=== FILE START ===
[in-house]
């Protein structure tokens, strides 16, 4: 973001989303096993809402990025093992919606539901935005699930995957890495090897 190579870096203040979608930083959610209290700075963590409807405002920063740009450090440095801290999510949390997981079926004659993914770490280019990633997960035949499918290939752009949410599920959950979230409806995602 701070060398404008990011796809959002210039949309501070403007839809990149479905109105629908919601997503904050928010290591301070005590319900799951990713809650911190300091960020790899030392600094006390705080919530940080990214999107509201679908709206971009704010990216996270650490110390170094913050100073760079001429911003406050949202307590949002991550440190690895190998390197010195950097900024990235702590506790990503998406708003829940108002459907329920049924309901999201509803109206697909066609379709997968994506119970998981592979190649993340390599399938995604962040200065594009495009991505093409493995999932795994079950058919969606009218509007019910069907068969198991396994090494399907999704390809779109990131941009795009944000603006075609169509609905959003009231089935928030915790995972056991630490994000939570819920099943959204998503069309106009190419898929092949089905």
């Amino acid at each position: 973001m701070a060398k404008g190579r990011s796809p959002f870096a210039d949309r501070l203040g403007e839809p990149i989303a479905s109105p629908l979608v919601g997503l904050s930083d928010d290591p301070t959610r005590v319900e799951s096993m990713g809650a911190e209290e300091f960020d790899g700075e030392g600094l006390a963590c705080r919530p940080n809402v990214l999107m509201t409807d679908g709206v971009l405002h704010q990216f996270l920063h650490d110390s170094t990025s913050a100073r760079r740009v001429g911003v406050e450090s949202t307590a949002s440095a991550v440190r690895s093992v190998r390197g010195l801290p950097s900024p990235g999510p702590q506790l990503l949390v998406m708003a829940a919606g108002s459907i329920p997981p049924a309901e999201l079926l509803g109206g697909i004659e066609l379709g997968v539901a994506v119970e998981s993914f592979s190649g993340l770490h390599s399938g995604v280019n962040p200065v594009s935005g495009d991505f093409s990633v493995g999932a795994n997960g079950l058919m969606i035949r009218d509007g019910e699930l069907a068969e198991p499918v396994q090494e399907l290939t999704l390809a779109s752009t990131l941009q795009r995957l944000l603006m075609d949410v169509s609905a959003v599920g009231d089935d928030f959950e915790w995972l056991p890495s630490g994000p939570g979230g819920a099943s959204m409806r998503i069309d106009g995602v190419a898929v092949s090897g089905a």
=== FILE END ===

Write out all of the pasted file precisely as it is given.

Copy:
[in-house]
């Protein structure tokens, strides 16, 4: 973001989303096993809402990025093992919606539901935005699930995957890495090897 190579870096203040979608930083959610209290700075963590409807405002920063740009450090440095801290999510949390997981079926004659993914770490280019990633997960035949499918290939752009949410599920959950979230409806995602 701070060398404008990011796809959002210039949309501070403007839809990149479905109105629908919601997503904050928010290591301070005590319900799951990713809650911190300091960020790899030392600094006390705080919530940080990214999107509201679908709206971009704010990216996270650490110390170094913050100073760079001429911003406050949202307590949002991550440190690895190998390197010195950097900024990235702590506790990503998406708003829940108002459907329920049924309901999201509803109206697909066609379709997968994506119970998981592979190649993340390599399938995604962040200065594009495009991505093409493995999932795994079950058919969606009218509007019910069907068969198991396994090494399907999704390809779109990131941009795009944000603006075609169509609905959003009231089935928030915790995972056991630490994000939570819920099943959204998503069309106009190419898929092949089905």
């Amino acid at each position: 973001m701070a060398k404008g190579r990011s796809p959002f870096a210039d949309r501070l203040g403007e839809p990149i989303a479905s109105p629908l979608v919601g997503l904050s930083d928010d290591p301070t959610r005590v319900e799951s096993m990713g809650a911190e209290e300091f960020d790899g700075e030392g600094l006390a963590c705080r919530p940080n809402v990214l999107m509201t409807d679908g709206v971009l405002h704010q990216f996270l920063h650490d110390s170094t990025s913050a100073r760079r740009v001429g911003v406050e450090s949202t307590a949002s440095a991550v440190r690895s093992v190998r390197g010195l801290p950097s900024p990235g999510p702590q506790l990503l949390v998406m708003a829940a919606g108002s459907i329920p997981p049924a309901e999201l079926l509803g109206g697909i004659e066609l379709g997968v539901a994506v119970e998981s993914f592979s190649g993340l770490h390599s399938g995604v280019n962040p200065v594009s935005g495009d991505f093409s990633v493995g999932a795994n997960g079950l058919m969606i035949r009218d509007g019910e699930l069907a068969e198991p499918v396994q090494e399907l290939t999704l390809a779109s752009t990131l941009q795009r995957l944000l603006m075609d949410v169509s609905a959003v599920g009231d089935d928030f959950e915790w995972l056991p890495s630490g994000p939570g979230g819920a099943s959204m409806r998503i069309d106009g995602v190419a898929v092949s090897g089905a």